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Five Reasons Why Virginia Senate Majority Leader Tommy Norment Hates News Media 

An affair, conflicts of interest and corporate donations dog him.

click to enlarge The tables for reporters in the Virginia Senate have been removed and media representatives on Wednesday's opening day of the General Assembly were told to go to the upper gallery.

Scott Elmquist

The tables for reporters in the Virginia Senate have been removed and media representatives on Wednesday's opening day of the General Assembly were told to go to the upper gallery.

Why does State Senate Majority Leader Tommy K. Norment Jr. (R-James City County) seem so ticked off with the state’s news media that he’s banished them from the floor of the Senate?

It’s not hard to trace the points of friction between the powerful Williamsburg legislator and the Fourth Estate. Here are several points:

1. The Lobbyist Affair: Norment was enraged last year when news media, led by The Virginian-Pilot, reported extensively about an affair he had with lobbyist Angela Bezik when he was estranged from his wife. The allegations stemmed from a law client of Norment’s, Christopher J. Burruss, who ended up in prison on extortion charges. The FBI interviewed Norment several times, but no charges were filed against him. He has since reconciled with his wife.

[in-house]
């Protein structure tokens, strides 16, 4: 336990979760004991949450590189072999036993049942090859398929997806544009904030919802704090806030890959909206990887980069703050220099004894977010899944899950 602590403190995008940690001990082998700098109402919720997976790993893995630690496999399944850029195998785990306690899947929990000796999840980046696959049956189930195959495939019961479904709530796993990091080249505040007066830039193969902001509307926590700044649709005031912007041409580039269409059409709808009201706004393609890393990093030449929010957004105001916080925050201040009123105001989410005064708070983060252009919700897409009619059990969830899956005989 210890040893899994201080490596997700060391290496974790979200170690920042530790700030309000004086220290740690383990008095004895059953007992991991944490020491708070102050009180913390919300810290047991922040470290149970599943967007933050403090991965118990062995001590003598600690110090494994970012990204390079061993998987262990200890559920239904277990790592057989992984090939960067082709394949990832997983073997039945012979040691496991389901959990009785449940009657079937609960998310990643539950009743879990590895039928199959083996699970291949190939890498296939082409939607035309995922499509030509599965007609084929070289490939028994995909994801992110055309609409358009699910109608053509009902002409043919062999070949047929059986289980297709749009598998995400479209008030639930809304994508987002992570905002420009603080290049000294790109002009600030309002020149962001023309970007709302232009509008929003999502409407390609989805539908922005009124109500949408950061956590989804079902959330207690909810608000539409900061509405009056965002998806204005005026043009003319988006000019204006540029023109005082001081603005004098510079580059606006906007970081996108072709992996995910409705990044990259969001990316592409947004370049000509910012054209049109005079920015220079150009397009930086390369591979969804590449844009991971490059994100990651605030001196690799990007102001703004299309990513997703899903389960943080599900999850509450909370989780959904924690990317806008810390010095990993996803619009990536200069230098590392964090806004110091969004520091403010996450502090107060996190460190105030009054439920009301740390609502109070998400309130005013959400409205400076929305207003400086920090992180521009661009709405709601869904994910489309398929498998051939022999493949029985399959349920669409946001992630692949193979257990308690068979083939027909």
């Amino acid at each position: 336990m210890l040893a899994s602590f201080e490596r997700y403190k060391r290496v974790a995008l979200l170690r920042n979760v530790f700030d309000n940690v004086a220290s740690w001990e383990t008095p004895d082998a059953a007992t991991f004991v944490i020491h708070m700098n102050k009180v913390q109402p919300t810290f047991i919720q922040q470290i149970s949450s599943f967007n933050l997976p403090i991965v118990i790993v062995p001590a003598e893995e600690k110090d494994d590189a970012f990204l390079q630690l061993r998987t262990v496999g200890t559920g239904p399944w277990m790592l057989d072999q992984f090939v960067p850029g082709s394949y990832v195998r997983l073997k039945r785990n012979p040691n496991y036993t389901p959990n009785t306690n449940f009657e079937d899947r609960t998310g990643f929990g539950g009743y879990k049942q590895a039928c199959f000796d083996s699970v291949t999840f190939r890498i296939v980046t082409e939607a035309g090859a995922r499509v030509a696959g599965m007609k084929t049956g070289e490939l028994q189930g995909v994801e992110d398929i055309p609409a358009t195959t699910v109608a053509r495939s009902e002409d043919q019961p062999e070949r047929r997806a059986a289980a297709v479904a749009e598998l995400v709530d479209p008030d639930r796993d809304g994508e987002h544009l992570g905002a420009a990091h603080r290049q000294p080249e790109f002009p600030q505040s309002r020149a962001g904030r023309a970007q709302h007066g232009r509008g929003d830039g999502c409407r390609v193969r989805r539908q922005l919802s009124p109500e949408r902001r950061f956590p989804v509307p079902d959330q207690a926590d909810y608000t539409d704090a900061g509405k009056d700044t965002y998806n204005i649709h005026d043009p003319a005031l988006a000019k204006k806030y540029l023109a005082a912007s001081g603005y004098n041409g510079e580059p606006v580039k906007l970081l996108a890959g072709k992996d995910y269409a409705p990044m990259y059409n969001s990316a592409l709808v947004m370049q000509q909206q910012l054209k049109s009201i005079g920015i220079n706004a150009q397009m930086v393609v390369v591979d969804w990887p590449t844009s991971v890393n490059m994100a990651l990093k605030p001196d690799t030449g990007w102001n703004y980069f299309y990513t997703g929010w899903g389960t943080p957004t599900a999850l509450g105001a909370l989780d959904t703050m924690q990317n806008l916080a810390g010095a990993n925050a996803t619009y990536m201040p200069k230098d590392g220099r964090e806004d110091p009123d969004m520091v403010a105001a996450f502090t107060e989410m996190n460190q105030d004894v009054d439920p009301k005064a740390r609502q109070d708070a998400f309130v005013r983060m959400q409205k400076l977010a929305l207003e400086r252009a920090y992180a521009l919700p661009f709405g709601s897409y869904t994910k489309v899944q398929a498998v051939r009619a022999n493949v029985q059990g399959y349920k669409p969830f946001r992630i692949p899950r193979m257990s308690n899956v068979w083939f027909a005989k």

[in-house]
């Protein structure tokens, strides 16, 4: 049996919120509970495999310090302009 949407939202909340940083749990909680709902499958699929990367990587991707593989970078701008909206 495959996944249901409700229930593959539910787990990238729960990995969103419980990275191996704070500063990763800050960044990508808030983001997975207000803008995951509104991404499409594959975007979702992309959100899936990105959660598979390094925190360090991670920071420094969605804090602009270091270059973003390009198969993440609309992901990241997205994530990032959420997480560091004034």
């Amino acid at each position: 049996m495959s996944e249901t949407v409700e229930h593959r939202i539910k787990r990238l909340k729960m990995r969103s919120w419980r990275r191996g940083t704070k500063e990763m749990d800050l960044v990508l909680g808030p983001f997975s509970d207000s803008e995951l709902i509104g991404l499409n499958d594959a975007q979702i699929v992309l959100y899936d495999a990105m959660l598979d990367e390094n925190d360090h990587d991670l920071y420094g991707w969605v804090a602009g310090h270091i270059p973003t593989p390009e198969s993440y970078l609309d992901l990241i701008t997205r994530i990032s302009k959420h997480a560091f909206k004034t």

2. The McDonnells. Norment was irked with the media attention surrounding the corruption trials of former Gov. Robert F. McDonnell and his wife, Maureen, in 2014.Their convictions, which were the first ever in the state, brought on calls for stricter ethics reforms, which Norment opposed.

3. William & Mary Conflict. In 2011, Norment was criticized by media for taking $160,000 a year from the College of William & Mary to serve as both a legal adviser and part-time law professor. The media noted that Norment, who graduated from the W&M law school, also pushed for millions of dollars in appropriations for the school while being paid as its adviser. Norment was then dropped as legal adviser.

4. Corporate Connections. Norment, who has been in the senate since 1992, has been criticized as being especially well-bankrolled by Virginia’s corporate elites. In 2015, he received $1.9 million from big lobbies and corporations, according to the Virginia Public Access Project. He got $146,810 from a banking group and $116,305 from a realtor’s association. Dominion, whose policies he supports strongly in the senate, gave him $92,740. He also got $88,433 from cigarette maker Altria and $71,659 from Alpha Natural Resources, a bankrupt coal company.

5. For Political Theater. The 69-year-old graduate of the Virginia Military Institute enjoys playing the role of a jester, which in turn gets him more media attention. At one point, his office phone played the jingle from TV’s “Captain Kangaroo.”

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